2009 National Book Award winners
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The award for poetry went to Brown University professor Keith Waldrop for his book of recent verse, "Transcendental Studies: A Trilogy." For Waldrop, the award was a long time coming – he was previously nominated for a National Book Award 40 years ago, but did not win at that time. Even last night Waldrop took the casual approach. His wife – Rosemarie Waldrop, with whom he co-edits Burning Deck Press – accompanied him from Providence to New York but did not attend the award ceremony, opting instead for the new Philip Glass opera at the Brooklyn Academy of Music. "I almost went to the opera myself," Waldrop confessed.Skip to next paragraph
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In the category of children's books the award went to Phillip Hoose for "Claudette Colvin: Twice Toward Justice," a biography of "the first Rosa Parks," a Montgomery, Ala., teenager who refused to give up her seat to a white woman on a segregated bus nine months before Rosa Parks became famous for the same act. Colvin – who had been almost forgotten by history before Hoose's book revived awareness of her story – appeared on stage with Hoose as he claimed the award, waving and smiling to the crowd.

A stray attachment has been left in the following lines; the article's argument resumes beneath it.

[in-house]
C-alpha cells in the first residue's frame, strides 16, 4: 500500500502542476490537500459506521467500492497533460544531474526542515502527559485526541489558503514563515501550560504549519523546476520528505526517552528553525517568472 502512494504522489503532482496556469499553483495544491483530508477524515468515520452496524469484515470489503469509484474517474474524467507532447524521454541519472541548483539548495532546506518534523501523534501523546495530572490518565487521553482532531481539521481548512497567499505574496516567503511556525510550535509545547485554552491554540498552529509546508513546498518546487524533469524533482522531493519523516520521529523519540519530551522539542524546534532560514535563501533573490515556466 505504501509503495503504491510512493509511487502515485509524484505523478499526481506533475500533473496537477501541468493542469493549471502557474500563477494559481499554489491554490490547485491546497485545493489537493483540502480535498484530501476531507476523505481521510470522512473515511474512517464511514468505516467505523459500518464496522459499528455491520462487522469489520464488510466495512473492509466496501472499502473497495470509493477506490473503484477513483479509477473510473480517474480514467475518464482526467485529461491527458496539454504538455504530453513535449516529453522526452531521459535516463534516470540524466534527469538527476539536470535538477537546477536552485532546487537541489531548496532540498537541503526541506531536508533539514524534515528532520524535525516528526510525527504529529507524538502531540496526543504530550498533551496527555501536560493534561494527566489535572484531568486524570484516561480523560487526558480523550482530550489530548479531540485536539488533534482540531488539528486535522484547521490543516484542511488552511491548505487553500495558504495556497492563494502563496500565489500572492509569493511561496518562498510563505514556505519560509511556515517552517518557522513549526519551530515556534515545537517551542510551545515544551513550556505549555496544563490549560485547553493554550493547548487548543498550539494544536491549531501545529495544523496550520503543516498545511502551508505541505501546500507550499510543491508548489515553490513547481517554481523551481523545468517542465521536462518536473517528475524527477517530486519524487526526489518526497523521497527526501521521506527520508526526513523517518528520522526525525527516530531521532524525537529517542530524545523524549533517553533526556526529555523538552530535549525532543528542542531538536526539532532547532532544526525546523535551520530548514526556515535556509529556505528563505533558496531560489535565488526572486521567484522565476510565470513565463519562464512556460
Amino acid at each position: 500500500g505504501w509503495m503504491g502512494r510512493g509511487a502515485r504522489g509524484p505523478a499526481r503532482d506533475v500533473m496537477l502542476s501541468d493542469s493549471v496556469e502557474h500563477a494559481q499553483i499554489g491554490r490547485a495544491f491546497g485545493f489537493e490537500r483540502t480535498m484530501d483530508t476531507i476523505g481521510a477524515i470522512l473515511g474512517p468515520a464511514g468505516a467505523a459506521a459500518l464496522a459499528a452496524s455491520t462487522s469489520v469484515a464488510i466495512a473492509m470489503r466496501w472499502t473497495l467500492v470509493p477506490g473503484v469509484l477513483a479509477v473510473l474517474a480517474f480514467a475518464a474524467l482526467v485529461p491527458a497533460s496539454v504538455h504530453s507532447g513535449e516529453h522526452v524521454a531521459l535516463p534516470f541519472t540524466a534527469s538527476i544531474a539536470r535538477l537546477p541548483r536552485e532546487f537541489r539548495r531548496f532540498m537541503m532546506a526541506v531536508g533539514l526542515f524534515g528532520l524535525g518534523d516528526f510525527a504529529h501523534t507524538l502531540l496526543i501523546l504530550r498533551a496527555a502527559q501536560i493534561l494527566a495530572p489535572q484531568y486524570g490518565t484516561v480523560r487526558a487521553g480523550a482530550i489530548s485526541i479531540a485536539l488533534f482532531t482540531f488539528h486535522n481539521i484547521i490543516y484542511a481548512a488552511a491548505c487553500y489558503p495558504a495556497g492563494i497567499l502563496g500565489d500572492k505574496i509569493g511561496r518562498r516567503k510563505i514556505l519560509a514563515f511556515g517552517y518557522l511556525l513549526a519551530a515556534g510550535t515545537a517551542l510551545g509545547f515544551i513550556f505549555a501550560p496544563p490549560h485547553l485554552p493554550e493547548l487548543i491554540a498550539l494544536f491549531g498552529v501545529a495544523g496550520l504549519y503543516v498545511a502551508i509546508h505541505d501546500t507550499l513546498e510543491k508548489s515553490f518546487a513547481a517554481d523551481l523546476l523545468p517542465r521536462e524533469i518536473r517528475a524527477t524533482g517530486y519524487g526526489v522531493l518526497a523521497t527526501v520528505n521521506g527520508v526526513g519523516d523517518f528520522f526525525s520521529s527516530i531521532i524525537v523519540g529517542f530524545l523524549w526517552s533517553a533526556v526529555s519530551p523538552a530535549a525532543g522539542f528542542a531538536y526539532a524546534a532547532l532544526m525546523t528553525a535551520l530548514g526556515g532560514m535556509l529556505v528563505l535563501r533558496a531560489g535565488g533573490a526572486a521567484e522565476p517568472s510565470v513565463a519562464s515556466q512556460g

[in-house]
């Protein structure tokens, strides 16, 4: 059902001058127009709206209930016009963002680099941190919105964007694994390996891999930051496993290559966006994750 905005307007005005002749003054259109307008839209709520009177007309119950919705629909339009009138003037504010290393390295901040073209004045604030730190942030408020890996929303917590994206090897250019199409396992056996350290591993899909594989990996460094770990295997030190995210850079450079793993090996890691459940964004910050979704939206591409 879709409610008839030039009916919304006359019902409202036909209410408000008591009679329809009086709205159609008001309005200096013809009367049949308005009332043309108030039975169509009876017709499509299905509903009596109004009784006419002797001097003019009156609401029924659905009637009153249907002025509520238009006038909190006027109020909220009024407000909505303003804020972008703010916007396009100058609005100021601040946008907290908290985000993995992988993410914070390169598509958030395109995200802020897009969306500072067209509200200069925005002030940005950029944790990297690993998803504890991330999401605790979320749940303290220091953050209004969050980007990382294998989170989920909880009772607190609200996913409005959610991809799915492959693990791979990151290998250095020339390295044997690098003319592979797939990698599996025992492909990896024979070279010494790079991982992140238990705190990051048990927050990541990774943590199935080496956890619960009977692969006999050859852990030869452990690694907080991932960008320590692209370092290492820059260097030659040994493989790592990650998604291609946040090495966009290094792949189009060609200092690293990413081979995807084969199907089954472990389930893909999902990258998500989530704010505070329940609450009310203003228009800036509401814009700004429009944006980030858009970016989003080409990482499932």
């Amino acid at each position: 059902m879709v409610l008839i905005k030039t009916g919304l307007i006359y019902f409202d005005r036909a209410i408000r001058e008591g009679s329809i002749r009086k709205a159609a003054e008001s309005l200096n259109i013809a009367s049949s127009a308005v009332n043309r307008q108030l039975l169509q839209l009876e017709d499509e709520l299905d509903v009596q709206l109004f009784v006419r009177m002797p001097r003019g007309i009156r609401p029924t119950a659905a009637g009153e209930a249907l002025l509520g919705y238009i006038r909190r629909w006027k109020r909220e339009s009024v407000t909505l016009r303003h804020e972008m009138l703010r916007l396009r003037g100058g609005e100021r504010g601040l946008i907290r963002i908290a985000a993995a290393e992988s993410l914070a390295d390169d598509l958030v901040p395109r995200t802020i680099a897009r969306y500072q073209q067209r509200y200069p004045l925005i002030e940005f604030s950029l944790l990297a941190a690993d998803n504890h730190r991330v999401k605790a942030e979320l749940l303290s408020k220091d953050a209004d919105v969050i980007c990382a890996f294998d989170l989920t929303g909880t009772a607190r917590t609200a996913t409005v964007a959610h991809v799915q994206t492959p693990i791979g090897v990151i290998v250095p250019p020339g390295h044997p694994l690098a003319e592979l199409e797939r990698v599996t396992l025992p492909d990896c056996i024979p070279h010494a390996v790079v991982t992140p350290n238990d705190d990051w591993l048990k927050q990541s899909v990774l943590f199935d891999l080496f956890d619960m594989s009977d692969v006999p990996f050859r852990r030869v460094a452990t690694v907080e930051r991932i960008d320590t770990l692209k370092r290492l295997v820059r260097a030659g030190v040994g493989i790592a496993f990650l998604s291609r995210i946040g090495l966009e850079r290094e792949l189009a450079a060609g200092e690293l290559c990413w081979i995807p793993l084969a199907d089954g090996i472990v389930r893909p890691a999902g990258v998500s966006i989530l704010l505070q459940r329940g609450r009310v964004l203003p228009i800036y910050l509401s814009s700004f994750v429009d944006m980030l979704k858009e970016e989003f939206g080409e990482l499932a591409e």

And novelist Samantha Hunt ("The Invention of Everything Else") presented the 2009 Literarian award for outstanding service to the American literary community to McSweeney's co-founder and author ("A Heartbreaking Work of Staggering Genius") Dave Eggers.
Eggers, who teaches writing to high school students, struck perhaps the most unabashedly optimistic note of the evening, particularly when he repeated some of his students' enthusiastic comments on the subject of reading (including their total disdain for electronic readers.)
Despite what one might hear otherwise, insisted Eggers, today is actually "a golden time for publishing," particularly as it represents a moment of "unprecedented pluralism."